More of that, and a growing plan, shortly.

Now, I must get on to ordering some seeds….


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Sweet Syringa

There’s one fragrance that captures Oslo on an early Summer’s day, it’s the Syringa vulgaris (or Lilac bush). Its heady sweet aroma fills air.

They seem to be ubiquitous to gardens here. You can find lots of dark pink or cream flowered varieties. They are just beginning to flower now and will have begun to fade by the time of the summer equinox, so now is a perfect time to enjoy their intense perfume against the backdrop of a wonderfully long summer’s evening in the city.


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My garden today

It does look in rather a sorry state doesn’t it?! Once the snow started to melt and the daytime temperatures rose to above freezing, I took off the fleece covers.

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But look a little closer and you will see that after winter dormancy the new shoots of spring are emerging! My Clematis, now in its 3rd year has buds peeking out. The Euphorbia (right) that I bought in the sale at the end of the summer will be one of the earliest to flower.

A Coreopsis on the left with tiny green shoots. A perennial Salvia in the pot with the hardy Geranium.

Due to it being a relatively warm and short winter this year (it didn’t reach lower than about -12C) the bulbs actually started to come out very early (before December) and I thought they may be killed off by the subsequent freeze! Somehow they have come out unscathed. Strawberries too, seem to have survived. It was a bit of an experiment to see  whether keeping them outdoors under fleece would be enough.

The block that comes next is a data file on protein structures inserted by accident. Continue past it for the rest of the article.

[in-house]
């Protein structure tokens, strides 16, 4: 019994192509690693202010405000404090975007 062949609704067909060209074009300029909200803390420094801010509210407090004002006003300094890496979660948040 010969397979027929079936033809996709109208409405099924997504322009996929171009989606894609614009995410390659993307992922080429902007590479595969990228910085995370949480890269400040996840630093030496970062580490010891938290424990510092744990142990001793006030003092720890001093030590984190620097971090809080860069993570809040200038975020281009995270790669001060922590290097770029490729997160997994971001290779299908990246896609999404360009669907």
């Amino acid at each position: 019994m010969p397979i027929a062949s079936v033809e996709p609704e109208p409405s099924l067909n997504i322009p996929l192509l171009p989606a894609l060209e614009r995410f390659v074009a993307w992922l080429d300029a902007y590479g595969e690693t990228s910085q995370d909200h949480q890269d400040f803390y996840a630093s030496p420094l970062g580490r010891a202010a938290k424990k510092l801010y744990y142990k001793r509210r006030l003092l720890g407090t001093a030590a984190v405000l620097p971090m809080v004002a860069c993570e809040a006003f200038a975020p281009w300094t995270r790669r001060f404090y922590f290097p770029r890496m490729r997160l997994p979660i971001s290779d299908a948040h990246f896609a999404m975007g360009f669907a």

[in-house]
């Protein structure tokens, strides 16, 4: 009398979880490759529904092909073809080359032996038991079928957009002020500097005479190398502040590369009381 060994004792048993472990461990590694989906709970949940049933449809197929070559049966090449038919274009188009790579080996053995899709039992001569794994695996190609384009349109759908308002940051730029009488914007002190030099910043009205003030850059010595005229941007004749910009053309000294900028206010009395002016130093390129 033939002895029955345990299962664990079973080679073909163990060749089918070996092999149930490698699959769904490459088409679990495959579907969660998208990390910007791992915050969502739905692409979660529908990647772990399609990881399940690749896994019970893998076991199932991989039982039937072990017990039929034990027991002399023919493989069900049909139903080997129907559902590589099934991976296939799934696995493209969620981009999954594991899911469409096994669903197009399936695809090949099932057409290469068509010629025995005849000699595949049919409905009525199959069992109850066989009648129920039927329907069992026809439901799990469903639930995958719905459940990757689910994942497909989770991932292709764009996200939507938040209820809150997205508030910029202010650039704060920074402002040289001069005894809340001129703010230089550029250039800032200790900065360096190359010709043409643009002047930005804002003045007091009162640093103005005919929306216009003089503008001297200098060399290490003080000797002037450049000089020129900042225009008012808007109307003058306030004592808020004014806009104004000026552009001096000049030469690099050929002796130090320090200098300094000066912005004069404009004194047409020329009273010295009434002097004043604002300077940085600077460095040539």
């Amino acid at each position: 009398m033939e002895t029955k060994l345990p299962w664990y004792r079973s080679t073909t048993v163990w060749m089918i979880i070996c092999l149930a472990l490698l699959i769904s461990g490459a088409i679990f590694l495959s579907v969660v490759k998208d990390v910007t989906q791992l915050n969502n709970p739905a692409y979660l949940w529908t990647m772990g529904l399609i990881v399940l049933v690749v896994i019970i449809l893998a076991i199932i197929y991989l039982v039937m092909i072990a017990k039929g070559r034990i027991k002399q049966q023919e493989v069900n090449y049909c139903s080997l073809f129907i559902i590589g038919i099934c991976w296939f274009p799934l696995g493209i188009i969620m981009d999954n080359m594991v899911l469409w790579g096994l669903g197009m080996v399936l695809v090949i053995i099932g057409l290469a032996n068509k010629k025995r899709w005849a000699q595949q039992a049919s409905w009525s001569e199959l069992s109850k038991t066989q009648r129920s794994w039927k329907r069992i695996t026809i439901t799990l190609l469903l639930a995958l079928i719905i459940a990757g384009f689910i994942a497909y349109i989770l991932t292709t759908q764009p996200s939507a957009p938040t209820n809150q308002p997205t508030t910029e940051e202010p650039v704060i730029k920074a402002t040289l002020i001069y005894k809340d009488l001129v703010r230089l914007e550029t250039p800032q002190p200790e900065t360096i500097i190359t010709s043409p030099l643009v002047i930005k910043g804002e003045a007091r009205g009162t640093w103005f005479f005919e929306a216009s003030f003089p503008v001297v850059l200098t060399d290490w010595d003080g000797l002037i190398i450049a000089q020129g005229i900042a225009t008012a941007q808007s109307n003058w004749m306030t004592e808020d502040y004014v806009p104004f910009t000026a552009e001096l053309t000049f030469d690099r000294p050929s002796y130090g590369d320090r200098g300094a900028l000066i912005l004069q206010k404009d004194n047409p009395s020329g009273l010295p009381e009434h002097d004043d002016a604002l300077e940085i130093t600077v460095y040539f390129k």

Lastly the sweet little Primula and new shoots of a mystery plant. I can’t remember what I planted there, so time will tell, and a lesson to always take notes, though it never seems as much fun to do at the time!

For the most part I was able to leave the covers off entirely even when the night-time temperatures dropped from time to time. I watched the night-time temperatures like a hawk though and only re-covered the more tender plants like the Tulips and my two Dianthus. Unfortunately my winter experiment this year didn’t unfortunately do so well for the Dianthus. In previous years I had kept them in my shed covered with a light fleece. But this year I decided to keep them outside under cover with all the other plants. They seemed to be coping well until ironically the weather warmed up. When I had to go away for Easter holidays, I opted to keep them covered as the night-time temperatures were still dipping down. However the sun during the day proved too intense and they’ve dried out. I don’t think i can save the Dianthus deltoides but my Dianthus barbatus (left) may be ok….

Two things I particularly want to try this year: one, grow more veg and two, grow some perennial flowers from seed, with the idea being of growing them together in pots. In the meantime over the coming week, my next step is to do a bit of a tidy up: sort out what’s in the pots, add some of the new plants I never managed to arrange, get rid of those that can’t be saved and add some fresh soil to all the pots.

Things are kicking off! Happy Spring!